The W-Arly-Pendjari Transboundary Biosphere Reserve straddles the borders of Benin, Burkina Faso and Niger. Located in the West African savannah strip, it presents a mosaic of about ten plant formations including gallery forests, saxicolous formations and dense dry forests. It is one of the last refuges for the large mammalian fauna of these three countries but also of West Africa. Both a World Heritage and a Ramsar site, it constitutes the largest and most important continuum of terrestrial, semi-aquatic and aquatic ecosystems in the West African savannah belt.
Designation date: 2020
Regional network: AfriMAB
Surface : 9,407,078 ha
- Core area(s): 1,385,232 a
- Buffer zone(s): 2,139,936 ha
- Transition zone(s): 5,881,910 ha
Location: 12°11'18.21"N; 2°5'55.73"E
KIDJO Ferdinand Claude, Directeur Général
Centre National de Gestion des Réserves de Faune (CENAGREF)
08 BP 0227, Cotonou
Tel.: (00229) 21380658 / 21380696 08
Hébié Lamoussa, Directeur Général
Office National des Aires Protégées (OFINAP)
01 BP 582, Ouagadougou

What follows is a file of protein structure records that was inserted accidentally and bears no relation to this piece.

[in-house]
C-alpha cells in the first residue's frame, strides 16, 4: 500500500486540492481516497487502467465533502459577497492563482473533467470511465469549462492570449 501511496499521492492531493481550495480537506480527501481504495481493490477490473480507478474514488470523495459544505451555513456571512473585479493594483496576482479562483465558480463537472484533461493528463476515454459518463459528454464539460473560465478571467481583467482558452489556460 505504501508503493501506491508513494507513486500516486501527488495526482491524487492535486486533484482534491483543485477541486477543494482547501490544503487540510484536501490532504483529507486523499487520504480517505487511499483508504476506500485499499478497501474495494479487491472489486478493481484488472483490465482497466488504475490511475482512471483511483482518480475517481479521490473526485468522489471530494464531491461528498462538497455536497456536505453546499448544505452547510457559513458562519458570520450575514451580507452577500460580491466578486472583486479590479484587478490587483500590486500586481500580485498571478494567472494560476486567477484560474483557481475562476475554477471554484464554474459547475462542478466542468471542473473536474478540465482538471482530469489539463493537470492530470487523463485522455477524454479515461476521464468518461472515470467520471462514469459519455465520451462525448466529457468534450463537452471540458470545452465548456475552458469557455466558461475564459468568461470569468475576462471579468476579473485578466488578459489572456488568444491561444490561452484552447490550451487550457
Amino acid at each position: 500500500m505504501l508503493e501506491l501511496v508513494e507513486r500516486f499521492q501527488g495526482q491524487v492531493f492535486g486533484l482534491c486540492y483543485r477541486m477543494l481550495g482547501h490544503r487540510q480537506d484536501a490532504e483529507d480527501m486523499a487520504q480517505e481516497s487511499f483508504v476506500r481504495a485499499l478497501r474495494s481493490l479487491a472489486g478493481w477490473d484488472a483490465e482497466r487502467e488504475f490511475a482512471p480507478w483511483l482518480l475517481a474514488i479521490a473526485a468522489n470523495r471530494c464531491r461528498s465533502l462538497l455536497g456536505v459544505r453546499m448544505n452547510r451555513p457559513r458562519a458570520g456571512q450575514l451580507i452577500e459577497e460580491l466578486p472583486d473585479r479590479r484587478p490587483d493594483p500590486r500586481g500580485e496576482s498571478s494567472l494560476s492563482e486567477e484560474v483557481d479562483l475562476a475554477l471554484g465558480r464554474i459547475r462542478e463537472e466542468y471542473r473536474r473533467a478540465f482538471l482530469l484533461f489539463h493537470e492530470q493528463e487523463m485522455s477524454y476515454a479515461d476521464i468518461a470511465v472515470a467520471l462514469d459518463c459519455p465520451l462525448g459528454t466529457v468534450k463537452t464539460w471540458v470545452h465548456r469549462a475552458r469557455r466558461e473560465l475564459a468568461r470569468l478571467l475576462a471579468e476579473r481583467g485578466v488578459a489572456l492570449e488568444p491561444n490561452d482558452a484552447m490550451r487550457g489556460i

Tel.: (00226) 25 35 34 15
Bila MAÏNA, Directeur Général
Direction Générale des Eaux et Forets (DGEF)
BP 578, Niamey
Tel.: (00227) 20 72 55 14 /20 72 37 55
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The W-Arly-Pendjari Transboundary Biosphere Reserve is a site of great importance for the conservation of biodiversity. The last refuge of giraffes of the species Girafa camelopardalis peralta, it is also the most significant territory for the conservation of elephants, lions vulnerable and/or endangered animal species in West Africa.
The establishment of a Transboundary Biosphere Reserve in the region creates a larger corridor, which contains sustainable natural resources and is rich in biodiversity.
In addition to the rich fauna and flora of the complex, the buffer and transition zones of the complex are home to a community with diverse cultures and traditions, but all sensitive to the sustainable use of natural resources. The ethnic groups common to the three countries are the Gourmandchés and the Peulhs, who practice agro-pastoral activities.
The transition area is made up of the terroirs of the bordering communes where the activities carried out concern agriculture, animal husbandry, small trade, handicrafts, village hunting, fishing, education, development of non-timber forest products (NTFPs), cultural tourism, exploitation of timber resources, sustainable land management, ecotourism, etc. The area of transition is made up of the terroirs of the bordering communes where the activities carried out concern agriculture, animal husbandry, small trade, handicrafts, village hunting, fishing, education, development of non-timber forest products (NTFPs), cultural tourism, exploitation of timber resources, sustainable land management, ecotourism, etc.
Last updated: November 2020